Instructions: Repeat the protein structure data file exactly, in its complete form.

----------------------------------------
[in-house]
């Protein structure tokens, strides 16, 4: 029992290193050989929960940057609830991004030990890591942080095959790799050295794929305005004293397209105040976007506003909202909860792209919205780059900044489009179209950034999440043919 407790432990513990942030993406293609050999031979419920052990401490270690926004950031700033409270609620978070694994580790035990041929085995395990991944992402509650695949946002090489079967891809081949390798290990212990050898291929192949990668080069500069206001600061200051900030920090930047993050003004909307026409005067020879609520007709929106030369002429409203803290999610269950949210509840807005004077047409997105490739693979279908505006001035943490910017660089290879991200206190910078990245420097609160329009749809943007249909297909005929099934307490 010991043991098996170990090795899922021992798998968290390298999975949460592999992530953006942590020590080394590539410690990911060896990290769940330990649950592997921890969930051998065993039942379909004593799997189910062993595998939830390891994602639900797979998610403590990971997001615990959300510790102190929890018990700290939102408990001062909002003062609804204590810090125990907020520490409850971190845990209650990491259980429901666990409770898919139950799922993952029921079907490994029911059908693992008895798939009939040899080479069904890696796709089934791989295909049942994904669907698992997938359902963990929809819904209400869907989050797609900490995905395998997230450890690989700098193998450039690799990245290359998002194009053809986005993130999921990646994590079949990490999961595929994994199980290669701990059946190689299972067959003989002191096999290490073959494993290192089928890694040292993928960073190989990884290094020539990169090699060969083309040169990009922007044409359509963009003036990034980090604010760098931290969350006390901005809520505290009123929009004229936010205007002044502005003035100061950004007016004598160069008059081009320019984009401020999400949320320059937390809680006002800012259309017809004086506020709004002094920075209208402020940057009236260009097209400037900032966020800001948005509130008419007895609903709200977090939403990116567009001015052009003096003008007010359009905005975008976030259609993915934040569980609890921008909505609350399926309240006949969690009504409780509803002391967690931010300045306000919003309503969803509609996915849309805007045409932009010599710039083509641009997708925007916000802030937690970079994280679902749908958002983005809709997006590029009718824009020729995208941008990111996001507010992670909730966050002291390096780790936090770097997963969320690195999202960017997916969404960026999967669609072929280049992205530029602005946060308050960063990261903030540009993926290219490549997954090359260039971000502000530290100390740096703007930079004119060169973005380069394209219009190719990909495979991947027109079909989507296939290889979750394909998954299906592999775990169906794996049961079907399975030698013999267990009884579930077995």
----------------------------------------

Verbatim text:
[in-house]
């Protein structure tokens, strides 16, 4: 029992290193050989929960940057609830991004030990890591942080095959790799050295794929305005004293397209105040976007506003909202909860792209919205780059900044489009179209950034999440043919 407790432990513990942030993406293609050999031979419920052990401490270690926004950031700033409270609620978070694994580790035990041929085995395990991944992402509650695949946002090489079967891809081949390798290990212990050898291929192949990668080069500069206001600061200051900030920090930047993050003004909307026409005067020879609520007709929106030369002429409203803290999610269950949210509840807005004077047409997105490739693979279908505006001035943490910017660089290879991200206190910078990245420097609160329009749809943007249909297909005929099934307490 010991043991098996170990090795899922021992798998968290390298999975949460592999992530953006942590020590080394590539410690990911060896990290769940330990649950592997921890969930051998065993039942379909004593799997189910062993595998939830390891994602639900797979998610403590990971997001615990959300510790102190929890018990700290939102408990001062909002003062609804204590810090125990907020520490409850971190845990209650990491259980429901666990409770898919139950799922993952029921079907490994029911059908693992008895798939009939040899080479069904890696796709089934791989295909049942994904669907698992997938359902963990929809819904209400869907989050797609900490995905395998997230450890690989700098193998450039690799990245290359998002194009053809986005993130999921990646994590079949990490999961595929994994199980290669701990059946190689299972067959003989002191096999290490073959494993290192089928890694040292993928960073190989990884290094020539990169090699060969083309040169990009922007044409359509963009003036990034980090604010760098931290969350006390901005809520505290009123929009004229936010205007002044502005003035100061950004007016004598160069008059081009320019984009401020999400949320320059937390809680006002800012259309017809004086506020709004002094920075209208402020940057009236260009097209400037900032966020800001948005509130008419007895609903709200977090939403990116567009001015052009003096003008007010359009905005975008976030259609993915934040569980609890921008909505609350399926309240006949969690009504409780509803002391967690931010300045306000919003309503969803509609996915849309805007045409932009010599710039083509641009997708925007916000802030937690970079994280679902749908958002983005809709997006590029009718824009020729995208941008990111996001507010992670909730966050002291390096780790936090770097997963969320690195999202960017997916969404960026999967669609072929280049992205530029602005946060308050960063990261903030540009993926290219490549997954090359260039971000502000530290100390740096703007930079004119060169973005380069394209219009190719990909495979991947027109079909989507296939290889979750394909998954299906592999775990169906794996049961079907399975030698013999267990009884579930077995």